Indeed, the imams’ observation about religious orders are crucial. Although these establishments are generally quite circumspect, some news reports have emerged about their efforts. For example, a video of Masum Bayraktar, a prominent figure from the Ismailaga Order, shows him telling his followers that naysayers are nonbelievers and foreigners. He used the derogatory word for foreigner, “gavur,” known for centuries to denigrate non-Muslims. Bayraktar sought solidarity among believers against the nonbelievers. He warned his followers repeatedly that if they waver, nonbelievers would take away all of their Islamic freedoms.

There are undeniable signs of concern among the Islamists. First, learning from the bleeding wounds from his battle with the Gulen movement, President Recep Tayyip Erdogan is worried about the burgeoning religious orders and subgroups. Initially, the AKP government acquired its core support from these groups by opening up space for them on social and economic fronts. However, when Gulen’s rivalry turned dangerous, Erdogan began fearing that other rivals might emerge.

Therefore, the AKP tightened its grip in social and economic arenas; 1Turkey saw the growth of Erdogan-family led NGOs, such as the Ensar Foundation or younger son’s TURGEV and younger daughter’s KADEM. Under the emergency law since August 2016, hundreds of NGOs have been shut down, along with Alevi and Shiite media outlets, while Erdogan-approved ones are flourishing.

During Al-Monitor’s interviews with the imams, another common concern was the rise of alternative mosques, known as street masjids. Although “masjid” literally means a place of worship, in Turkey it has been used differently than a mosque. For example, Friday prayers are not allowed in a masjid. However, it has become an open secret that some of these masjids are more active and popular than mosques. Local imams are worried about losing congregations to these masjids and wonder why the government allows them.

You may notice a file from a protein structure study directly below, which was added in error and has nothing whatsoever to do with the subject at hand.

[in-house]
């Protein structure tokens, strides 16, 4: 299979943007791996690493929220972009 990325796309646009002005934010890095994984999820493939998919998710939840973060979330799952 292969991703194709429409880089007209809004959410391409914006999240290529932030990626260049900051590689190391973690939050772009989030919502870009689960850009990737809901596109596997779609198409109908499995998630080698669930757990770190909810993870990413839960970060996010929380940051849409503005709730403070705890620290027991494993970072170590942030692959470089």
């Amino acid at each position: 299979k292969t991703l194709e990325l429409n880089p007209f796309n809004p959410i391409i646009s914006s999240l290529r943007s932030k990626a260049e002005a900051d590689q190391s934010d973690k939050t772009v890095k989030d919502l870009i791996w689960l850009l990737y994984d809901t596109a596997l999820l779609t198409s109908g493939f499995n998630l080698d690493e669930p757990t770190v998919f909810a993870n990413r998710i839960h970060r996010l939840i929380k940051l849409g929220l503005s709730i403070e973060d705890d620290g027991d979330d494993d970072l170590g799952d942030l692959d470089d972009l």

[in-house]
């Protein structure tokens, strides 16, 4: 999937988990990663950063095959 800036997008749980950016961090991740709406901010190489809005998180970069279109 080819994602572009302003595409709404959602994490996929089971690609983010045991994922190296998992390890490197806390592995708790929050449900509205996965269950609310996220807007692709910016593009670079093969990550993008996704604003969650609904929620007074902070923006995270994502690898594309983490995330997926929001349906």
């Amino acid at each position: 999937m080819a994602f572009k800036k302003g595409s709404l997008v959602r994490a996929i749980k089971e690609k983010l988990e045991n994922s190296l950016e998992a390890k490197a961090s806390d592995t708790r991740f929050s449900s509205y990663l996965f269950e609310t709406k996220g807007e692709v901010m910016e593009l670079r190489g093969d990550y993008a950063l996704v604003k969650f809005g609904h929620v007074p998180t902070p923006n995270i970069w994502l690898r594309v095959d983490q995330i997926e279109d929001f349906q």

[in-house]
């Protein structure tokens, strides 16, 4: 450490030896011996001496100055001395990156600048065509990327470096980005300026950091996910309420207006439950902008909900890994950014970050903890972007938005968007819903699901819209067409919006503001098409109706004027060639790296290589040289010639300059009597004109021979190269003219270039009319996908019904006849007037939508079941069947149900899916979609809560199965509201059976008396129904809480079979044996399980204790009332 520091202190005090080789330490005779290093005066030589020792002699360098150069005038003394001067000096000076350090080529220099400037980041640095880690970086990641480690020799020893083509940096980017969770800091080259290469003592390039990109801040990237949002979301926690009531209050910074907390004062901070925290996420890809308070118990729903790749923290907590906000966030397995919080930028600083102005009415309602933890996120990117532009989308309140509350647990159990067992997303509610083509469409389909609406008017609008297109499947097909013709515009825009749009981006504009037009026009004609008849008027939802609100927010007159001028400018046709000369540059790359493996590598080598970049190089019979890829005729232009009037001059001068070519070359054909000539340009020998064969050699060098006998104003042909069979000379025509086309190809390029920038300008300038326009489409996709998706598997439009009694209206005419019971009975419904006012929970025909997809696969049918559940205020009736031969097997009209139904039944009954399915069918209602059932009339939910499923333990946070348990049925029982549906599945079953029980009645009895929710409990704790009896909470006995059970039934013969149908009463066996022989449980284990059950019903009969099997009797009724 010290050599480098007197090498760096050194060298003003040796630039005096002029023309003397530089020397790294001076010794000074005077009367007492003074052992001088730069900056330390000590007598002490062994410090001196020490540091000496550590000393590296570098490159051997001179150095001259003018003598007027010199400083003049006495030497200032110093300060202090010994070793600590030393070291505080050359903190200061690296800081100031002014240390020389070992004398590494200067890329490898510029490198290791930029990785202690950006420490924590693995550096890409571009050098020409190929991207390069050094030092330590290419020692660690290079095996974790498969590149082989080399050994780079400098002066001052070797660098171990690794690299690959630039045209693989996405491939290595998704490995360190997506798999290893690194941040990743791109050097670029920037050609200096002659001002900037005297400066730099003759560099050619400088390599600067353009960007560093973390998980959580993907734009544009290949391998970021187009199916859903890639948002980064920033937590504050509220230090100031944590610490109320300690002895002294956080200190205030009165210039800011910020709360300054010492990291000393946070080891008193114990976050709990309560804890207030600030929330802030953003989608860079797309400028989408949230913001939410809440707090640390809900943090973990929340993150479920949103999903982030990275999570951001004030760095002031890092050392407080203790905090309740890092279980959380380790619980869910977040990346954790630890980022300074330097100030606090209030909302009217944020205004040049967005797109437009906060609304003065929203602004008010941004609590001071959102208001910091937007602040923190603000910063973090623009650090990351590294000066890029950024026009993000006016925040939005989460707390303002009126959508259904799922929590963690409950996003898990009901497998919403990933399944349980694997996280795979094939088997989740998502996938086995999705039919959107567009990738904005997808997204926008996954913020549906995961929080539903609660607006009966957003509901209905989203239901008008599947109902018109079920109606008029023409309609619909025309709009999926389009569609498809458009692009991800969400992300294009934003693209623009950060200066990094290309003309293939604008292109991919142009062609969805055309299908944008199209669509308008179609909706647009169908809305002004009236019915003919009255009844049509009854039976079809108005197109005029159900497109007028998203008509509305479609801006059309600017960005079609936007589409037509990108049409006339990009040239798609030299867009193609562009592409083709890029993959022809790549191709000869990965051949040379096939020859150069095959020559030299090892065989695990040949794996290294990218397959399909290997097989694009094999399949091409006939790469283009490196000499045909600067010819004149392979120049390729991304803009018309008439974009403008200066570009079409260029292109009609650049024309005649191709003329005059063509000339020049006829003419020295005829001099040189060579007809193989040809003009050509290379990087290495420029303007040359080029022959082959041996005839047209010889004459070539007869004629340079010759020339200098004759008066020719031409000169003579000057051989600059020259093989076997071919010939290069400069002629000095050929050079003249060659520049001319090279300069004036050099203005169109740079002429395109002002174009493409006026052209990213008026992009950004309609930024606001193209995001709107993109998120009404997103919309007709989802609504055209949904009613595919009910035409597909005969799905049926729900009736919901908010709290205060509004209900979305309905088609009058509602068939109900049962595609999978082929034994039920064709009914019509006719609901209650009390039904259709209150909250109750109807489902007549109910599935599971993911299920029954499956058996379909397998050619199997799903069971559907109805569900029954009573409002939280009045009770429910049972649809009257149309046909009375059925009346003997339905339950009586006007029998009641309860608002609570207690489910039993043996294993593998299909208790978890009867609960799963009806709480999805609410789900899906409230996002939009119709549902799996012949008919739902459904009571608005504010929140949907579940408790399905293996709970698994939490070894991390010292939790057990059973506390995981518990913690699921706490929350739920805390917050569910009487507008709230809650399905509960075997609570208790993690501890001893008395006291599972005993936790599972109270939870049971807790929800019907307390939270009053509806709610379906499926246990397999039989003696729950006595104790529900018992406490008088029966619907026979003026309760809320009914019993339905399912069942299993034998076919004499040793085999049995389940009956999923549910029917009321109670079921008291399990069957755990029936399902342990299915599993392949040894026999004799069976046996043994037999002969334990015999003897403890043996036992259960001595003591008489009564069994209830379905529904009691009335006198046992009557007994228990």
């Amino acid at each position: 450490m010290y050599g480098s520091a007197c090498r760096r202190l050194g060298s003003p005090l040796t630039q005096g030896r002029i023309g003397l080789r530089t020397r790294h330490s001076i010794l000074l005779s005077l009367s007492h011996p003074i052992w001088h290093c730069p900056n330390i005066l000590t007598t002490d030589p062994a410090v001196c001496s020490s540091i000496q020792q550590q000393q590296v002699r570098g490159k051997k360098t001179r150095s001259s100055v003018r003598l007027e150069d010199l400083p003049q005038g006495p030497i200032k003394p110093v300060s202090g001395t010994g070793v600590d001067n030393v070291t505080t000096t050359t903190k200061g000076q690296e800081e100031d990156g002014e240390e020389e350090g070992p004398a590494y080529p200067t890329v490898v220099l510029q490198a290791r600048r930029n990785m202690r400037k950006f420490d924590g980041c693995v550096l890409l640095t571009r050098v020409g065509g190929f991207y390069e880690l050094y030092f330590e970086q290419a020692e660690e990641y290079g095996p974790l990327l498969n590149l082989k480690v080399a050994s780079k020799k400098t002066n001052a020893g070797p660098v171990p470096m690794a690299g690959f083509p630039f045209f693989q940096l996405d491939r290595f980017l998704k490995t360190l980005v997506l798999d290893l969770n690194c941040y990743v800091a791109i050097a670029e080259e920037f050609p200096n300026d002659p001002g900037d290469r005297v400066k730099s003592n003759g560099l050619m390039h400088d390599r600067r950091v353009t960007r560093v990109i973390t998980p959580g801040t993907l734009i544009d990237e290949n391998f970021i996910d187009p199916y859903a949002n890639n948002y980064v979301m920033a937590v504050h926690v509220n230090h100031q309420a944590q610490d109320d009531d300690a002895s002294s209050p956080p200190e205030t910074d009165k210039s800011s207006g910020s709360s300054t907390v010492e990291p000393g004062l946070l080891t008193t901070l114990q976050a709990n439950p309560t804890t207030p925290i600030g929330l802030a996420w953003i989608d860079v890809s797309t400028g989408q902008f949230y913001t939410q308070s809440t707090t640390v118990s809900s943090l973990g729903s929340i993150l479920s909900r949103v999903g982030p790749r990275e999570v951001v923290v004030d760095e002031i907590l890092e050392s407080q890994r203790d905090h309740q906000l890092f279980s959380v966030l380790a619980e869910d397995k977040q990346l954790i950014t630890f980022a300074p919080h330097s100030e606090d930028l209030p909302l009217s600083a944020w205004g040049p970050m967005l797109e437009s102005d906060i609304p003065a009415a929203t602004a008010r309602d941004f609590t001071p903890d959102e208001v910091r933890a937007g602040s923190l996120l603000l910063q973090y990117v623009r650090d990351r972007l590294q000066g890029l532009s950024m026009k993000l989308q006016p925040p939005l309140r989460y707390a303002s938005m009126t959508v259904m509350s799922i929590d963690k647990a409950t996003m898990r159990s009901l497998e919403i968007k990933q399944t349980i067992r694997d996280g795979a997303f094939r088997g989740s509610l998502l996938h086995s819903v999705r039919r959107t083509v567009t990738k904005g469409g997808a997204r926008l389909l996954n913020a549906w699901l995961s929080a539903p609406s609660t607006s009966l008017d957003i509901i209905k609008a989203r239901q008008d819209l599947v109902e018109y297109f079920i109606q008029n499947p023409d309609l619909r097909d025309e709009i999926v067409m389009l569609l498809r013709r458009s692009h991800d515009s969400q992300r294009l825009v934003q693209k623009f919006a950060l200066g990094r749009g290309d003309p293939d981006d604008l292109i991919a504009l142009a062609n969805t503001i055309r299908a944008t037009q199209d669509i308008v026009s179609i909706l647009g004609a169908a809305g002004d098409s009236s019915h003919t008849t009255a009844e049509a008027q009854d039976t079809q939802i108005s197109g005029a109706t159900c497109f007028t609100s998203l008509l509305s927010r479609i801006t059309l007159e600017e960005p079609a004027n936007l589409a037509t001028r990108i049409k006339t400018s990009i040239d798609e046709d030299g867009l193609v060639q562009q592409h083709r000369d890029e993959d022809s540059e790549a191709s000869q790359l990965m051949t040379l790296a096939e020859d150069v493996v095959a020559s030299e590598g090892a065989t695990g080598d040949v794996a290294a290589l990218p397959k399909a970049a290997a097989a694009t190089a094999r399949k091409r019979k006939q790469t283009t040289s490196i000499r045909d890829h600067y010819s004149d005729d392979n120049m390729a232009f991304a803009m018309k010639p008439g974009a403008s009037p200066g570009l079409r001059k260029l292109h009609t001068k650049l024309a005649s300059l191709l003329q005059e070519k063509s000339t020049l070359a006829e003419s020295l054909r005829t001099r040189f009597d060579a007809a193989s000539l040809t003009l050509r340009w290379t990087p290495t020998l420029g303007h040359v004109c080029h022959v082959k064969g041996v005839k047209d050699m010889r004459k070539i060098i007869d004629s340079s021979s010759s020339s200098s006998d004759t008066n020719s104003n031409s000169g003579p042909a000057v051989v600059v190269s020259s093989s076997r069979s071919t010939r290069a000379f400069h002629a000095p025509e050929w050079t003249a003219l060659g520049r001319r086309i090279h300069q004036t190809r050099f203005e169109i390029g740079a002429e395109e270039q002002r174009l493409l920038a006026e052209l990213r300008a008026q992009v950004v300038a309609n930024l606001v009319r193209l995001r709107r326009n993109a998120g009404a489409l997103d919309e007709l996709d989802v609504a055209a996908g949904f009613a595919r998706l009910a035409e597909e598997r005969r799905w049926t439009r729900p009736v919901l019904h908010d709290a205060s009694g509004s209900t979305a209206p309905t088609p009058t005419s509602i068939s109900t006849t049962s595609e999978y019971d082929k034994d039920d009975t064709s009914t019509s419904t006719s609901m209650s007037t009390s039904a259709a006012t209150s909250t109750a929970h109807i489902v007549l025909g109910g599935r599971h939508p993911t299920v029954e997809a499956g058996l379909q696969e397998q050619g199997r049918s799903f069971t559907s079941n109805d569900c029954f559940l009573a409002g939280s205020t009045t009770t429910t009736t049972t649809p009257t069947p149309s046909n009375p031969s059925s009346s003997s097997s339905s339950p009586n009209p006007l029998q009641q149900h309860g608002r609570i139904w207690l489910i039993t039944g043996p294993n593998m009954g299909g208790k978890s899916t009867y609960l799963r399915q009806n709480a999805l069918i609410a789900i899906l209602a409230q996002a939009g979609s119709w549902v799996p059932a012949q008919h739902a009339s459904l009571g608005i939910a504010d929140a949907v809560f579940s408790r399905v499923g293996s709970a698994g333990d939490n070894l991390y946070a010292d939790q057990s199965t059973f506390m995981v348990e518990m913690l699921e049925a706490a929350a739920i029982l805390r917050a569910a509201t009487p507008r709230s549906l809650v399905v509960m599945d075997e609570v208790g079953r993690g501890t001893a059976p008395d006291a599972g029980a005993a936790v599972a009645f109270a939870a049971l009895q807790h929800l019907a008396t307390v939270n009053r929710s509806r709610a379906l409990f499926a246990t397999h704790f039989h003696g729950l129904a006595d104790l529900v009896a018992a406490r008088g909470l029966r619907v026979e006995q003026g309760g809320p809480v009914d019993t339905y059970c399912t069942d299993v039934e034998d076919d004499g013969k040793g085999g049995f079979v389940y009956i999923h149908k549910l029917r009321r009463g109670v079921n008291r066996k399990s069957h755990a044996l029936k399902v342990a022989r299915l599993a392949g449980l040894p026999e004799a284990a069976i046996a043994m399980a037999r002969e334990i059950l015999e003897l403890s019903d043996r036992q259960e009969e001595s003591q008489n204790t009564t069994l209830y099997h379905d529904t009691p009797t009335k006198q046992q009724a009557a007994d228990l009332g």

Who leads and attends these alternative services? We see that younger imams are not able to be government employees because there is a supply surplus in imams and growing unemployment overall, and these imams are against the idea of being told what to preach by the state. Their congregations are mostly young and middle-aged Turks who are dismayed by the economic difficulties, marginalized in the suburban peripheries of big cities and looking for alternative ideas to the stale government rhetoric. An attendee of a neighborhood masjid told Al-Monitor, “I am tired of hearing the same old lies on television, in the papers and at the mosque. So I come here now. Real Islam does not need the Diyanet, it is solely based on the Quran [holy book of Islam] and the hadith [words and deeds of the Prophet Muhammad], and this is how I pray. We are always asked for donations at the regular mosque; here at least I know we are supporting the imam and not some unknown cause.” When asked about his vote for the referendum, he lifted his hands up and said “Hayirlisi” — meaning “for the best,” but also including syllables of “no” in Turkish.

The Diyanet and its mosques in every small town provide an unmatched power for the government. But this is a referendum, so the weight of votes in small towns will not be as high as in local and general elections. Erdogan has lost several crucial allies during this referendum process, but the Diyanet’s imam army seems to be dedicated. In major cities, the Diyanet is losing some ground to its competitors. Erdogan, a savvy politician, is well-aware of that, and that is why a brand-new Erdogan image appeared last week: A photo of Erdogan teaching the Quran to his grandson — taken on the night of the July 15 attempted coup — is now being praised on all pro-Erdogan media outlets.